We never signed up for this, but we’re learning. Educators around the world have been thrown into something they weren’t prepared for. Yes, we use technology in the classroom, but being told you’re teaching from home, completely online, in a matter of days is slightly different. For some, the teaching is the easy part – it’s the barrage of emails, online video meetings, and following up with students that’s taking up the most time.
The educators I know are doing their best to keep the instruction moving and to keep their kids engaged. And most importantly, they’re taking risks and trying things out. Some are succeeding with new tasks the first time, others will succeed after some adjusting. At my school, we’ve been using GSuite and Google Classroom for a couple of years. We’ve had training on SeeSaw, Flipgrid, Google Forms, and a lot more. Even with all of this training, we are learning on the fly.
Recently, one of my teachers wanted to use Google Forms to give a math quiz. We worked on it together, brainstorming back and forth. It went okay.
Here’s what we learned.
BEFORE this even went out to students, we collaborated on setting up the quiz correctly. The teacher created the quiz and the answer key and sent it me to test a few things. The data validation for the answers was good, but there were a few questions where we needed to test the format of the answer. I had to Google a few things to get the validation correct, but we worked a few things out and changed the format of some questions to make it work much better.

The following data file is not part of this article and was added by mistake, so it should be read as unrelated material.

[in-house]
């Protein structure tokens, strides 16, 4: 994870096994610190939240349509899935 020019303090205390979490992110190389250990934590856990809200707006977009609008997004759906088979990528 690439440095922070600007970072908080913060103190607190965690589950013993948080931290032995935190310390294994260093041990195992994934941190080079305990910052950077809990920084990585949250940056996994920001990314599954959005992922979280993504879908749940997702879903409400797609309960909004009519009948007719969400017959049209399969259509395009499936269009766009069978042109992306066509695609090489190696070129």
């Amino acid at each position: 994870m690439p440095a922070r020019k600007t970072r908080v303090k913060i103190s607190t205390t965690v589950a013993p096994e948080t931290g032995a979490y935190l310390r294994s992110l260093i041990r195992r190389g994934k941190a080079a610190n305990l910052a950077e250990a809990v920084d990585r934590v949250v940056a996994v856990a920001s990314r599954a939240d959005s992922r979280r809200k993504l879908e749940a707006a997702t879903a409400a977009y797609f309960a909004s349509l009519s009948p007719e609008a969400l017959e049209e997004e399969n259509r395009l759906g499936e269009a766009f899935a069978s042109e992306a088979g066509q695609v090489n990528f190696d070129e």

Below are the settings that were used for the quiz. The locked mode is the way to go so students cannot open any other tabs while taking the quiz.
After the students took the quiz, the teacher reflected on how the quiz was graded. She chose to have the grades released after manual review. (You can see this in the settings above) This worked out well in this case because the teacher realized that she needed to regrade parts of the quiz. Questions like the ordering problems that were worth 5 points counted the entire problem incorrect even if the student had some of the numbers ordered properly. In the future, she will change how some questions are asked so that the form grades the quiz “correctly”. Also, with the word problems, she wanted to give students partial credit if they had part of the answer correct.
I took the quiz for practice and received an email after the grades were manually released.
I love the message the teacher put in the email. She’s learning along with the students and letting them know is so important. After clicking “View” I was able to see the entire quiz and the correct answers. This email is great for students. Below is an example of a question that will be adjusted in the future because the teacher wants to give partial credit for the answer. If anyone knows how to do that, let me know.
Overall, this teacher’s first attempt at using Google Forms for a math quiz was fairly successful. I was glad I could help work through it. Collaborating on these types of projects makes things so much easier. If you’re new to this, find a buddy to work with, you’ll be much happier and most likely, more successful.